I can’t believe it’s already been a year since Serious Black‘s fantastic debut As Daylight Breaks. An album that proved dream teams can exist and can work. Not only that, but this supergroup achieved it via a style that rarely receives RotY nods from yours truly. Urban Breed, et al. even had El Cuervo singing along to tunes like “High and Low” and “Sealing My Fate” whilst leaving the AMG restrooms in terrible condition for the n00bs to clean up. And now, a year and change later, Serious Black is back with Mirrorworld. But it’s not the same old Serious Black. For one, Grapow and Staunch are gone. Replaced by guitarist Bob Katsionis (Constantine, Firewind) and drummer Alex Holzwarth (Rhapsody of Fire, ex-Avantasia, ex-[Luca Turilli’s] Rhapsody [of Fire]). I don’t wan to bash these two chaps for being the “new guys,” but there’s always a chance things will be a-changin’ for a band when the lineup shifts. And things have changed. But is it for the better?
Perhaps this shift in quality is the result of releasing two albums in two years. Or, perhaps, it’s due to simple fate. Whatever the reason, the cohesiveness and songwriting on Mirrorworld is a big step down from As Daylight Breaks. The debut may have been a large platter of cheese. But it was a vastness of exotic, pricey cheese; each being unique in color, taste, and texture. I reviewed it, I adored it, I praised it, and I even gave it my #4 slot at the end of 2015. But Mirrorworld doesn’t come close to it.
And opener, “Breaking the Surface,” doesn’t dispel the fear that something is up. This two-minute instrumental is a full-orchestral piece straight from a Tolkien battle. It isn’t upsetting or unpleasant, but it is odd when compared to the rest of the material. It’s clear that the opener pushes the envelope and allows the band to spread its wings, but it has nothing else on the album that supports it. The only other track that comes close to it is the title track. “Mirrorworld” opens with a John Carpenter-esque introduction before transitioning into the “epic” number of the album. Though it has a nice Dio-like, ’80s metal feel to it, the song is a five-minute journey into bloated sappiness.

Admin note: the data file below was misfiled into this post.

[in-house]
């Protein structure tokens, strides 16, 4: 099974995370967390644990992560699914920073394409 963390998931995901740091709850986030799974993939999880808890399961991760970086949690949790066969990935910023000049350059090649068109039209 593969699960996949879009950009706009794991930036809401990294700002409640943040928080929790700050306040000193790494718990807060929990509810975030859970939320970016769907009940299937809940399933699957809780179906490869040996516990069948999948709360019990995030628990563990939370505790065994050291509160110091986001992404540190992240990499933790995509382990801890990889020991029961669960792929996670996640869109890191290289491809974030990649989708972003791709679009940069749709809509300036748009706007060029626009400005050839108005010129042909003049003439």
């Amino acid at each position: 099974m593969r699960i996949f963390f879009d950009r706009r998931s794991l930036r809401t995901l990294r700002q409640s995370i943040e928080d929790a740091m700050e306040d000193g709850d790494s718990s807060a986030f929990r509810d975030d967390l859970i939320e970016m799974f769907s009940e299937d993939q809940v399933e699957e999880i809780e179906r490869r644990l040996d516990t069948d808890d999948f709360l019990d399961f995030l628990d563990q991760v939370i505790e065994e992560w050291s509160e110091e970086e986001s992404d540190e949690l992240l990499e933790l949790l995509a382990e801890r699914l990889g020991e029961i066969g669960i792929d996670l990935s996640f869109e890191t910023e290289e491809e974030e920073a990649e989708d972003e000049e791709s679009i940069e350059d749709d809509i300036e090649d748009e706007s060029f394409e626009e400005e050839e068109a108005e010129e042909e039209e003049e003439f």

Actually, Mirrorworld has a decent amount of old-school metal seeping from its melodic/power-metal pores. The aisles of “As Long as I’m Alive” and closer “The Unborn Never Die” are littered with holy books from Metal Church and watched by the evil eyes of Dio. They have quick tempos, catchy choruses, and loads of nostalgia. But their simplicity makes them quite predictable. These songs also feel out-of-place on Mirrorworld; boxing-in cheesy numbers like “Heartbroken Soul,” “Dying Hearts,” and “State of My Despair”—three songs that feel more like Serious Black than anything else on the record.
“Heartbroken Soul” and “Dying Hearts” have that soft mozzarella-cheese quality to them that I loved from the debut. The former uses a classic, bass-led riff to frame the song’s verse before it unleashes a tree’s worth of sap into its high-soaring chorus. “Dying Hearts,” on the other hand, coats its guitar licks in loads of power-metal synths that builds into a chorus of pure dairy emotion. “State of My Despair” also skips down the same synth-paved roads as “Dying Hearts,” but Urban breed’s vocals and the heart-wrenching guitar leads make it my favorite of the three.
When you stack Mirrorworld up against your typical power-metal releases, it ain’t such a bad album. But when it goes one-on-one with As Daylight Breaks, this new outing is a bummer. Not only does the album lack flow and consistency, but even Urban breed’s vocals seem weak when compared to its predecessor. As far as production goes, Mirrorworld‘s master is what I expected. It’s loud (dropping more times than not into DR4 territory), but the balance in the mix is solid (sometimes pushing the guitars to the front in songs like the Symphony X-esque “Castor Skies”). You can tell the band set out to explore new territories, but Mirrorworld feels lost in its new surroundings.